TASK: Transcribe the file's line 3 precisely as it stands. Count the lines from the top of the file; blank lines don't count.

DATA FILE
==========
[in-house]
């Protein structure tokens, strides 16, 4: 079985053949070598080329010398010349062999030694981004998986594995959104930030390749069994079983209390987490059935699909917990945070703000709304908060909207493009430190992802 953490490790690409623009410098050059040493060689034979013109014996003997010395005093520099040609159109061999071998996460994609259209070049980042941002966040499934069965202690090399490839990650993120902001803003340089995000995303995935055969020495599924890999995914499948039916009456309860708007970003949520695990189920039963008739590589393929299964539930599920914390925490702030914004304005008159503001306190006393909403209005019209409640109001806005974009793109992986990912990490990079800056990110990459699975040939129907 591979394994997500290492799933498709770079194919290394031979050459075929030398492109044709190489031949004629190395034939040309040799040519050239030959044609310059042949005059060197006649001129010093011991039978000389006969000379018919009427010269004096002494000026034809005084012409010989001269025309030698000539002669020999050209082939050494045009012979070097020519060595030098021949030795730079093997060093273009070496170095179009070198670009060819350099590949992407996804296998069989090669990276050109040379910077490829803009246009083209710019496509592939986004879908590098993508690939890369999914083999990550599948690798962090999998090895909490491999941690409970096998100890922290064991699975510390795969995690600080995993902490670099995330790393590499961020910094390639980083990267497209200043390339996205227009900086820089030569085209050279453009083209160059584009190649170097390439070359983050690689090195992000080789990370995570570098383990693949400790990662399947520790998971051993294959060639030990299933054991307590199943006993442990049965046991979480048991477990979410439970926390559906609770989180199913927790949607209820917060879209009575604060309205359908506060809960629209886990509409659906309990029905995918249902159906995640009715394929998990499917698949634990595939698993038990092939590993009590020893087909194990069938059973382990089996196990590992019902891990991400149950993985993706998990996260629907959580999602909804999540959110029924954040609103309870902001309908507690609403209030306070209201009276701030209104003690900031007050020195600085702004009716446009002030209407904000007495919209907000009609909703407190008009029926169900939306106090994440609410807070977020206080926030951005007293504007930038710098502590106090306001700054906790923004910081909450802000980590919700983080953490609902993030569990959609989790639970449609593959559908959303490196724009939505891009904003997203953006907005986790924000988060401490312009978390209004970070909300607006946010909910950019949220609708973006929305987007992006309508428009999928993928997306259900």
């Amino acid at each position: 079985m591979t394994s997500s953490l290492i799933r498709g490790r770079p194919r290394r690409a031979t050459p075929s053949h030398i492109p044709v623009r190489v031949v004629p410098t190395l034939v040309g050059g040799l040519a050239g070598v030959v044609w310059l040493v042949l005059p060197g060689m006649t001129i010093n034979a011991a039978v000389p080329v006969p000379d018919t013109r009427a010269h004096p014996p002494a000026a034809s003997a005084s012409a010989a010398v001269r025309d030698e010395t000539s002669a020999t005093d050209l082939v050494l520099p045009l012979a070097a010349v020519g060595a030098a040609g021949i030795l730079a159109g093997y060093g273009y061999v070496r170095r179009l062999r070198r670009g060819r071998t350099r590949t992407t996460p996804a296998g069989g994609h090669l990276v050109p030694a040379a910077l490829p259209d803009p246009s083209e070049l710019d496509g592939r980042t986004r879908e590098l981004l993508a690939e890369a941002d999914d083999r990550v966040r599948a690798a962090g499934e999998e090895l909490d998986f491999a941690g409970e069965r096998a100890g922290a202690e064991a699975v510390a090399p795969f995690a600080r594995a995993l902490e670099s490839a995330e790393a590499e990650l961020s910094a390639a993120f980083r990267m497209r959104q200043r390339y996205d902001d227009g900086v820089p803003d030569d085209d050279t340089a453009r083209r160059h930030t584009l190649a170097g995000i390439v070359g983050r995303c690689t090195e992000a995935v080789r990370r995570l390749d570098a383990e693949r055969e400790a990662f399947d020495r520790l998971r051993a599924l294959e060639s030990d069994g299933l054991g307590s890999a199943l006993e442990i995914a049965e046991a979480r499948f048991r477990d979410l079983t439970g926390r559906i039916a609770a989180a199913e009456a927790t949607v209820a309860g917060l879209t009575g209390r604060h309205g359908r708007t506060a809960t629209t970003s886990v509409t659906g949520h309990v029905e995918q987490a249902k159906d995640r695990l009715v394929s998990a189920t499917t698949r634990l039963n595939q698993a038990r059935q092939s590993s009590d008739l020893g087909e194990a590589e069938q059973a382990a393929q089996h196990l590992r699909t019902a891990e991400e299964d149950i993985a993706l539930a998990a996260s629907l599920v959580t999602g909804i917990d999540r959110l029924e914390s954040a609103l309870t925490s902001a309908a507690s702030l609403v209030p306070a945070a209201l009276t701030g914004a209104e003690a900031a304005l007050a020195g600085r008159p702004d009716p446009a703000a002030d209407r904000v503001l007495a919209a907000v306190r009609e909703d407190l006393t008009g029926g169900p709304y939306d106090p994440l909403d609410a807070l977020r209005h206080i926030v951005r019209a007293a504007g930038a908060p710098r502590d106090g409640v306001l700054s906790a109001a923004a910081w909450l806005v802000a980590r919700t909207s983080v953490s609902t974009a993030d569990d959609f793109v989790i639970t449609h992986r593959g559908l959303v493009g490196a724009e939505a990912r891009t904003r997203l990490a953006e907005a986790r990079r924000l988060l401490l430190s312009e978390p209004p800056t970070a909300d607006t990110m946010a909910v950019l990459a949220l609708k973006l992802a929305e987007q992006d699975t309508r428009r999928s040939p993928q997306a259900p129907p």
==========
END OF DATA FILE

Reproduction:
């Amino acid at each position: 079985m591979t394994s997500s953490l290492i799933r498709g490790r770079p194919r290394r690409a031979t050459p075929s053949h030398i492109p044709v623009r190489v031949v004629p410098t190395l034939v040309g050059g040799l040519a050239g070598v030959v044609w310059l040493v042949l005059p060197g060689m006649t001129i010093n034979a011991a039978v000389p080329v006969p000379d018919t013109r009427a010269h004096p014996p002494a000026a034809s003997a005084s012409a010989a010398v001269r025309d030698e010395t000539s002669a020999t005093d050209l082939v050494l520099p045009l012979a070097a010349v020519g060595a030098a040609g021949i030795l730079a159109g093997y060093g273009y061999v070496r170095r179009l062999r070198r670009g060819r071998t350099r590949t992407t996460p996804a296998g069989g994609h090669l990276v050109p030694a040379a910077l490829p259209d803009p246009s083209e070049l710019d496509g592939r980042t986004r879908e590098l981004l993508a690939e890369a941002d999914d083999r990550v966040r599948a690798a962090g499934e999998e090895l909490d998986f491999a941690g409970e069965r096998a100890g922290a202690e064991a699975v510390a090399p795969f995690a600080r594995a995993l902490e670099s490839a995330e790393a590499e990650l961020s910094a390639a993120f980083r990267m497209r959104q200043r390339y996205d902001d227009g900086v820089p803003d030569d085209d050279t340089a453009r083209r160059h930030t584009l190649a170097g995000i390439v070359g983050r995303c690689t090195e992000a995935v080789r990370r995570l390749d570098a383990e693949r055969e400790a990662f399947d020495r520790l998971r051993a599924l294959e060639s030990d069994g299933l054991g307590s890999a199943l006993e442990i995914a049965e046991a979480r499948f048991r477990d979410l079983t439970g926390r559906i039916a609770a989180a199913e009456a927790t949607v209820a309860g917060l879209t009575g209390r604060h309205g359908r708007t506060a809960t629209t970003s886990v509409t659906g949520h309990v029905e995918q987490a249902k159906d995640r695990l009715v394929s998990a189920t499917t698949r634990l039963n595939q698993a038990r059935q092939s590993s009590d008739l020893g087909e194990a590589e069938q059973a382990a393929q089996h196990l590992r699909t019902a891990e991400e299964d149950i993985a993706l539930a998990a996260s629907l599920v959580t999602g909804i917990d999540r959110l029924e914390s954040a609103l309870t925490s902001a309908a507690s702030l609403v209030p306070a945070a209201l009276t701030g914004a209104e003690a900031a304005l007050a020195g600085r008159p702004d009716p446009a703000a002030d209407r904000v503001l007495a919209a907000v306190r009609e909703d407190l006393t008009g029926g169900p709304y939306d106090p994440l909403d609410a807070l977020r209005h206080i926030v951005r019209a007293a504007g930038a908060p710098r502590d106090g409640v306001l700054s906790a109001a923004a910081w909450l806005v802000a980590r919700t909207s983080v953490s609902t974009a993030d569990d959609f793109v989790i639970t449609h992986r593959g559908l959303v493009g490196a724009e939505a990912r891009t904003r997203l990490a953006e907005a986790r990079r924000l988060l401490l430190s312009e978390p209004p800056t970070a909300d607006t990110m946010a909910v950019l990459a949220l609708k973006l992802a929305e987007q992006d699975t309508r428009r999928s040939p993928q997306a259900p129907p």